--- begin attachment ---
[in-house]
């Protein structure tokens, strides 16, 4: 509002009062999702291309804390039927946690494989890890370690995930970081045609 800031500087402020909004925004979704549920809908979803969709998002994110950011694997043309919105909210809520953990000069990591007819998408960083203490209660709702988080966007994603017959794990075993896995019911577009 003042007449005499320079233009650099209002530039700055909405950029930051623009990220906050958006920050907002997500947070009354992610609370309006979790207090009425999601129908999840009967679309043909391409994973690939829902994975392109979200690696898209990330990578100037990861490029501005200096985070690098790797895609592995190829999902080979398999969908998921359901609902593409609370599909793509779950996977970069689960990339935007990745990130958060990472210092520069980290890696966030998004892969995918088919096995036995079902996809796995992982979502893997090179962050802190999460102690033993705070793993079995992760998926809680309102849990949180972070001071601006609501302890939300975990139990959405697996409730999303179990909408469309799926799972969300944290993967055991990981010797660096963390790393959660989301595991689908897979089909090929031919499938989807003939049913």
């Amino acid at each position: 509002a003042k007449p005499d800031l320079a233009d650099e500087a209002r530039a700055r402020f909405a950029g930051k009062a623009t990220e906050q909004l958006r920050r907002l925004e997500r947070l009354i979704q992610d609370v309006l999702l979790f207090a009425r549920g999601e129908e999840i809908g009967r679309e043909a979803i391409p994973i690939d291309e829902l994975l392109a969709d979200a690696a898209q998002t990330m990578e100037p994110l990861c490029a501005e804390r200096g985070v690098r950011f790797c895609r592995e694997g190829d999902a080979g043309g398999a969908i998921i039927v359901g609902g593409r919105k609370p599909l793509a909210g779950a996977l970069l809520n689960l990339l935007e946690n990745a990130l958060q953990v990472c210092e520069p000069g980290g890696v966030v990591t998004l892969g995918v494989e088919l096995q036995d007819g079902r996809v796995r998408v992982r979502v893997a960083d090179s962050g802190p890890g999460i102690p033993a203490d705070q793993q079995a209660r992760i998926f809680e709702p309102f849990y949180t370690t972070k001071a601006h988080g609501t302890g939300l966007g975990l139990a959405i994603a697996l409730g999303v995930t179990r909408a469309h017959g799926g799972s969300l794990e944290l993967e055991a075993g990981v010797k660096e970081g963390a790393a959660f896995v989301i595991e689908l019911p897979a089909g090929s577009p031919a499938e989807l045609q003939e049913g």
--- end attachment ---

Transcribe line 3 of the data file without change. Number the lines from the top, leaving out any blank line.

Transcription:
């Amino acid at each position: 509002a003042k007449p005499d800031l320079a233009d650099e500087a209002r530039a700055r402020f909405a950029g930051k009062a623009t990220e906050q909004l958006r920050r907002l925004e997500r947070l009354i979704q992610d609370v309006l999702l979790f207090a009425r549920g999601e129908e999840i809908g009967r679309e043909a979803i391409p994973i690939d291309e829902l994975l392109a969709d979200a690696a898209q998002t990330m990578e100037p994110l990861c490029a501005e804390r200096g985070v690098r950011f790797c895609r592995e694997g190829d999902a080979g043309g398999a969908i998921i039927v359901g609902g593409r919105k609370p599909l793509a909210g779950a996977l970069l809520n689960l990339l935007e946690n990745a990130l958060q953990v990472c210092e520069p000069g980290g890696v966030v990591t998004l892969g995918v494989e088919l096995q036995d007819g079902r996809v796995r998408v992982r979502v893997a960083d090179s962050g802190p890890g999460i102690p033993a203490d705070q793993q079995a209660r992760i998926f809680e709702p309102f849990y949180t370690t972070k001071a601006h988080g609501t302890g939300l966007g975990l139990a959405i994603a697996l409730g999303v995930t179990r909408a469309h017959g799926g799972s969300l794990e944290l993967e055991a075993g990981v010797k660096e970081g963390a790393a959660f896995v989301i595991e689908l019911p897979a089909g090929s577009p031919a499938e989807l045609q003939e049913g």